This Year in Spring - 2020 Edition

Engineering | Josh Long | December 30, 2020 | ...

Hi, Spring fans!

You know what I did? I goofed, people. I accidentally released This Week in Spring on this the last week of December, the last month of the year! And I shouldn't have. I should not have done that. Usually, you see, I turn the final installment of This Week in Spring for a given year into the aptly named This Year in Spring, a celebration of the big tentpole themes that have defined the year (well, from my perspective, anyway). Then I include the usual This Week in Spring roundup inline. I forgot to do that first part, so I am publishing this as a separate post. Hey, it's tradition.

Ah, 2020. The year that just keeps on giving. This was the year of Tiger King. If you'd told me in 2019 that in 2020 I'd be glued to my couch watching the adventures of a Tiger trainer on Netflix, afraid of my delivery groceries, and that I'd be eager to get on a plane for the first time in ten months, I would've laughed off of my chair!

This year, 2020, started off fabulous. 2020 is the Spring team's first year (or so) back in the fold after VMware acquired Pivotal. Some of you might know that the Spring team was at VMware for a few years before we spun out in 2013 to form Pivotal. And now we're back. You'd think that would be disruptive, but it simply wasn't. Pivotal and VMware are cut from the same help-customers-get-to-production cloth. We hit the ground running and have continued to deliver big things and deliver often.

This excitement was most palpable in the epic SpringOne 2020 (virtual) event this year, which drew around 40,000 people from all walks of life, creeds, countries, and continents. It was such sweet nectar, and I'll never forget it.

It helps that the Spring team has always been pretty geographically distributed. I, for example, have technically been a work-from-home employee since 2010. While this year was extra stressful and just plain extra for plenty of reasons, having to figure out a work-from-home routine simply wasn't one of them for a lot of us.

It's December 30th, 2020, as I write this, one year since the pandemic news started trickling into the west. I don't be mean to be that guy, but I've lost family from COVID-19 this year. I've got friends that spent time on a ventilator this year. I know people who've lost family and friends, too. It's been an absolute horror show for so many people worldwide. And yet, somehow, I've been privileged enough to continue writing blogs about software. That's because of you, dear community. While I have always been very grateful for you, I am especially so this year. It's a privilege to work for you.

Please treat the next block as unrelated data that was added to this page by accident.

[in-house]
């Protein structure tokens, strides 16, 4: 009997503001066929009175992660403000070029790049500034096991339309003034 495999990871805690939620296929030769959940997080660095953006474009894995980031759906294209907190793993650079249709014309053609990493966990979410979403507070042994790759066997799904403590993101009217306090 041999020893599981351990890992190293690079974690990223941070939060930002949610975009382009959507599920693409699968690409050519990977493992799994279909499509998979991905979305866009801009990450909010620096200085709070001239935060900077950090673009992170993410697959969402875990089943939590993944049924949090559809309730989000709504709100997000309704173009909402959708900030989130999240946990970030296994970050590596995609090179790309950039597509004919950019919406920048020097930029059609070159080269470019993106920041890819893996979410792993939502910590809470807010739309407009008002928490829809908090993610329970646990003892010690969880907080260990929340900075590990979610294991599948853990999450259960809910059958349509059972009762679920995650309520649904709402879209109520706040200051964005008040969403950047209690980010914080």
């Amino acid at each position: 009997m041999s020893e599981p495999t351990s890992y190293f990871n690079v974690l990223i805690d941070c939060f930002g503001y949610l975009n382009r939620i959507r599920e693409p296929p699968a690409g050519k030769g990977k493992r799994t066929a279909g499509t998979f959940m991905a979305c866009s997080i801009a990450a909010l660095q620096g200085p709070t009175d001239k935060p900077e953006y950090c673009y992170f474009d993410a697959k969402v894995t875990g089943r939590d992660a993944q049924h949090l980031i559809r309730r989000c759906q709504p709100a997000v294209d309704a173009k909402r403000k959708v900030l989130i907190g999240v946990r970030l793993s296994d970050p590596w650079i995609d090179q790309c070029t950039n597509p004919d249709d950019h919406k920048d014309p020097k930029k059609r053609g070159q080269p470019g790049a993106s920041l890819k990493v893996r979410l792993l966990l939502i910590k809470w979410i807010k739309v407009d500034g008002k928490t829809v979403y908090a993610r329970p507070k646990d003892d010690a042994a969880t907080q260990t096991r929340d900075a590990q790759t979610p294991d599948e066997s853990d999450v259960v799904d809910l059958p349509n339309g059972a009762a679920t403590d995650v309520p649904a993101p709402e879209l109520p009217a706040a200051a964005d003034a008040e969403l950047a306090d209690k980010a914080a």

The pandemic has spread like wildfire (some things should not be open source!), and it has drowned out so much other, sometimes more positive, news. In that spirit, I'd like to review some of the highlights - some tentpole themes - from the year that was 2020.


You may have heard of VMware Tanzu. You may have heard that the Spring team is part of Tanzu. Did you also know that two of the three founders of Kubernetes are also part of Tanzu? Did you know that VMware is the third-largest contributor to Kubernetes? We are cuckoo for Kubernetes!

Tanzu Kubernetes Grid is our extra awesome Kubernetes distribution that works on-prem or on public infrastructure. Harbor is an enterprise-grade container registry. Tanzu Mission Control provides multi-cluster Kubernetes management across clouds. VMware is also a significant contributor to Carvell, which provides a set of reliable, single-purpose, composable tools that aid in your application building, configuration, and deployment to Kubernetes. We've got the Tanzu Build Service, which automates container creation, management, and governance at enterprise scale. I'm sure I'm missing a zillion other things.

We've even retrofitted Cloud Foundry, our platform-as-a-service offering, to work on top of Kubernetes. Same silky-smooth developer-centric workflow taste with whole-fat Kubernetes container orchestration.

There's been a ton of work in recent years to make Java and Spring even more relevant in containerized cloud infrastructure like Kubernetes.

This year, Spring Boot introduced built-in support for buildpacks through the CNCF Paketo buildpacks project. Got a Spring Boot project using 2.3 or later? Try this out: mvn spring-boot:build-image (there's a Gradle equivalent, too), and you'll have a containerized application in about a minute. You can then docker tag and docker push that containerized application to your Kubernetes cluster of choice. Or, really, to anything that supports OCI/Docker images.